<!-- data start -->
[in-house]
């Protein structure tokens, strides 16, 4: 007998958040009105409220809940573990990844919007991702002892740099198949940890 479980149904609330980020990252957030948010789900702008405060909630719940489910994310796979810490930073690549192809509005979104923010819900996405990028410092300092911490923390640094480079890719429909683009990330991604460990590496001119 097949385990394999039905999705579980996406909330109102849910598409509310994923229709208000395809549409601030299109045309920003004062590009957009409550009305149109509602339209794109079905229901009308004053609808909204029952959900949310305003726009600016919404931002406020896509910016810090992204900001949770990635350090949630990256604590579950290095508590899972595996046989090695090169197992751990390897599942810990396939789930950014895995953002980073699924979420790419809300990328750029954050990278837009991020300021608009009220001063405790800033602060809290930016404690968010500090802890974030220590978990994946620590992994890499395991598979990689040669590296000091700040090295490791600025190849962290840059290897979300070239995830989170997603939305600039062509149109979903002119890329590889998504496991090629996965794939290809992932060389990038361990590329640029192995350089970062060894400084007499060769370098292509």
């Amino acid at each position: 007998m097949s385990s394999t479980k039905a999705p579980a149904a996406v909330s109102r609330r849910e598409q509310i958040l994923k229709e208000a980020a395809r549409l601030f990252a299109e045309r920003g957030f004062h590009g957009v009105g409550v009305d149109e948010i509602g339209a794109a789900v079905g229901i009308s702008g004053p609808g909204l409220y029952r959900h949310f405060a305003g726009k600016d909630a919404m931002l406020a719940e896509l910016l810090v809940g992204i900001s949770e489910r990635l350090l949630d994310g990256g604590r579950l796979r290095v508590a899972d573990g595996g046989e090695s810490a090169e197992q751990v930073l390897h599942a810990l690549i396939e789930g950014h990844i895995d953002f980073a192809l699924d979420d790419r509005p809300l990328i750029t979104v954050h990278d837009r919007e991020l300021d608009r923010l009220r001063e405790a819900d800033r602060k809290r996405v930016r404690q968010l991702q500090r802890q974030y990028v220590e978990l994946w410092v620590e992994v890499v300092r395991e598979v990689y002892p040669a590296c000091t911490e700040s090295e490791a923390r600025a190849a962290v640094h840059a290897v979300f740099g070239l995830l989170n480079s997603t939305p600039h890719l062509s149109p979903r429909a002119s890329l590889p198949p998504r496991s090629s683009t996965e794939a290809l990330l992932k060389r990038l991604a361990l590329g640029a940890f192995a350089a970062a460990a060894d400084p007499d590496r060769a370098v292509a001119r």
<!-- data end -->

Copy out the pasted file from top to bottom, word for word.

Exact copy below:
[in-house]
């Protein structure tokens, strides 16, 4: 007998958040009105409220809940573990990844919007991702002892740099198949940890 479980149904609330980020990252957030948010789900702008405060909630719940489910994310796979810490930073690549192809509005979104923010819900996405990028410092300092911490923390640094480079890719429909683009990330991604460990590496001119 097949385990394999039905999705579980996406909330109102849910598409509310994923229709208000395809549409601030299109045309920003004062590009957009409550009305149109509602339209794109079905229901009308004053609808909204029952959900949310305003726009600016919404931002406020896509910016810090992204900001949770990635350090949630990256604590579950290095508590899972595996046989090695090169197992751990390897599942810990396939789930950014895995953002980073699924979420790419809300990328750029954050990278837009991020300021608009009220001063405790800033602060809290930016404690968010500090802890974030220590978990994946620590992994890499395991598979990689040669590296000091700040090295490791600025190849962290840059290897979300070239995830989170997603939305600039062509149109979903002119890329590889998504496991090629996965794939290809992932060389990038361990590329640029192995350089970062060894400084007499060769370098292509």
């Amino acid at each position: 007998m097949s385990s394999t479980k039905a999705p579980a149904a996406v909330s109102r609330r849910e598409q509310i958040l994923k229709e208000a980020a395809r549409l601030f990252a299109e045309r920003g957030f004062h590009g957009v009105g409550v009305d149109e948010i509602g339209a794109a789900v079905g229901i009308s702008g004053p609808g909204l409220y029952r959900h949310f405060a305003g726009k600016d909630a919404m931002l406020a719940e896509l910016l810090v809940g992204i900001s949770e489910r990635l350090l949630d994310g990256g604590r579950l796979r290095v508590a899972d573990g595996g046989e090695s810490a090169e197992q751990v930073l390897h599942a810990l690549i396939e789930g950014h990844i895995d953002f980073a192809l699924d979420d790419r509005p809300l990328i750029t979104v954050h990278d837009r919007e991020l300021d608009r923010l009220r001063e405790a819900d800033r602060k809290r996405v930016r404690q968010l991702q500090r802890q974030y990028v220590e978990l994946w410092v620590e992994v890499v300092r395991e598979v990689y002892p040669a590296c000091t911490e700040s090295e490791a923390r600025a190849a962290v640094h840059a290897v979300f740099g070239l995830l989170n480079s997603t939305p600039h890719l062509s149109p979903r429909a002119s890329l590889p198949p998504r496991s090629s683009t996965e794939a290809l990330l992932k060389r990038l991604a361990l590329g640029a940890f192995a350089a970062a460990a060894d400084p007499d590496r060769a370098v292509a001119r």